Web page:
Animal groups and social ontology: an argument from the phenomenology of behavior

Alejandro Arango
Gonzaga University
Through a critical engagement with Merleau-Ponty’s discussion of the concepts of nature, life, and behavior, and with contemporary accounts of animal groups, this article argues that animal groups exhibit sociality and that sociality is a fundamental ontological condition. I situate my account in relation to the superorganism and selfish individual accounts of animal groups in recent biology and zoology. I argue that both accounts are inadequate. I propose an alternative account of animal groups and animal sociality through a Merleau-Pontian inspired definition of behavior. I criticize Merleau-Ponty’s individualistic prejudice, but show that his philosophy contains the resources necessary to overcome this bias. I define behavior as a holistic, ongoing, meaningful and Umwelt-oriented intrinsically configured expression of living forms of existence. By looking at cases of animal groups drawn from contemporary studies in zoology and behavioral ecology, I show that animal groups, in the fact that they behave, manifest themselves to be a fundamental form of existence, namely, the social form of existence.
Keywords Sociality  Behavior  Animal groups  Merleau-Ponty  Social ontology  Expression
Categories (categorize this paper)
DOI 10.1007/s11097-015-9430-2
Edit this record
Mark as duplicate
Export citation
Find it on Scholar
Request removal from index
Revision history

Download options

Our Archive

Upload a copy of this paper     Check publisher's policy     Papers currently archived: 38,955
External links

Setup an account with your affiliations in order to access resources via your University's proxy server
Configure custom proxy (use this if your affiliation does not provide a proxy)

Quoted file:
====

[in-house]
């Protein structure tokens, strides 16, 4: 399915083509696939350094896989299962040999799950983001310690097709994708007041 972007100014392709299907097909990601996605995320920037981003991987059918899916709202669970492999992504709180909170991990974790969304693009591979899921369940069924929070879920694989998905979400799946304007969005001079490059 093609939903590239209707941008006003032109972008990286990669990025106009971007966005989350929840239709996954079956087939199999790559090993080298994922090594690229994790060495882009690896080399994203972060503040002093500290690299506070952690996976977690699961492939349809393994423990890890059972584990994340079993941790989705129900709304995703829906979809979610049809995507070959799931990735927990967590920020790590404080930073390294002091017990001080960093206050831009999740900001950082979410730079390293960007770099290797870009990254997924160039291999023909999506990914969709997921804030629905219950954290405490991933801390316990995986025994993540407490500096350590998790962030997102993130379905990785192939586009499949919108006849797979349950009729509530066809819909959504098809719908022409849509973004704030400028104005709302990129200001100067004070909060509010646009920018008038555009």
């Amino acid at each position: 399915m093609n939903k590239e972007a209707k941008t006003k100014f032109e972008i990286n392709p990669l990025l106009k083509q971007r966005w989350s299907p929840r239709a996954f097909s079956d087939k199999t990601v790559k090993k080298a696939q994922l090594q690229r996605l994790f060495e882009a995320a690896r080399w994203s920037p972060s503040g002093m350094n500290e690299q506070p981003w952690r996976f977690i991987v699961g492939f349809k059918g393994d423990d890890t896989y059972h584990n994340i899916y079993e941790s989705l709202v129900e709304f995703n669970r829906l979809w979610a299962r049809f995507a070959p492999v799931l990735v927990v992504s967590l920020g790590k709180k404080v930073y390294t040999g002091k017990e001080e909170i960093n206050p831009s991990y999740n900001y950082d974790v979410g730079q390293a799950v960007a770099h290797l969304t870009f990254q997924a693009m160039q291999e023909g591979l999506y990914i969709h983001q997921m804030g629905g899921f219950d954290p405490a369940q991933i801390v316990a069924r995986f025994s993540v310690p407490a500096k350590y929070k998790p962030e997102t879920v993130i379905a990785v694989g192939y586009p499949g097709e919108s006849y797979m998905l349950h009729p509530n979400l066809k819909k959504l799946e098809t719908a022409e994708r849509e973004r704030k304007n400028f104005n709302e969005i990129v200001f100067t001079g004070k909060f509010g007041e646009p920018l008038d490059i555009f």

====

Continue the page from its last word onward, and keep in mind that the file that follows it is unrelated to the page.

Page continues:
Through your library

References found in this work BETA

Sociobiology: The New Synthesis.Edward O. Wilson - 2000 - Journal of the History of Biology 33 (3):577-584.
The Structure of Behaviour.Maurice Merleau-Ponty - 1965 - London, U.K.: Methuen.

View all 12 references / Add more references

Citations of this work BETA

No citations found.

Add more citations

Similar books and articles

Democracy in Animal Groups: A Political Science Perspective.Christian List - 2004 - Trends in Ecology and Evolution 19 (4):168-169.
Perspectives on the Animal Mind.Robert A. Skipper - 2004 - Biology and Philosophy 19 (4):483-487.
Animal Minds: Beyond Cognition to Consciousness. [REVIEW]L. Kemmerer - 2001 - Journal of Mind and Behavior 22 (4):475-478.
How Should Animals Be Treated?Jack Lee - 2008 - Ethics, Place and Environment 11 (2):181 – 189.
Animals and Humans, Thinking and Nature.David Morris - 2005 - Phenomenology and the Cognitive Sciences 4 (1):49-72.
Animal Rights and Human Social Issues.David A. Nibert - 1994 - Society and Animals 2 (2):115-124.


Added to PP index

Total views
40 ( #180,321 of 2,319,375 )

Recent downloads (6 months)
8 ( #147,546 of 2,319,375 )

How can I increase my downloads?

Monthly downloads

My notes

Sign in to use this feature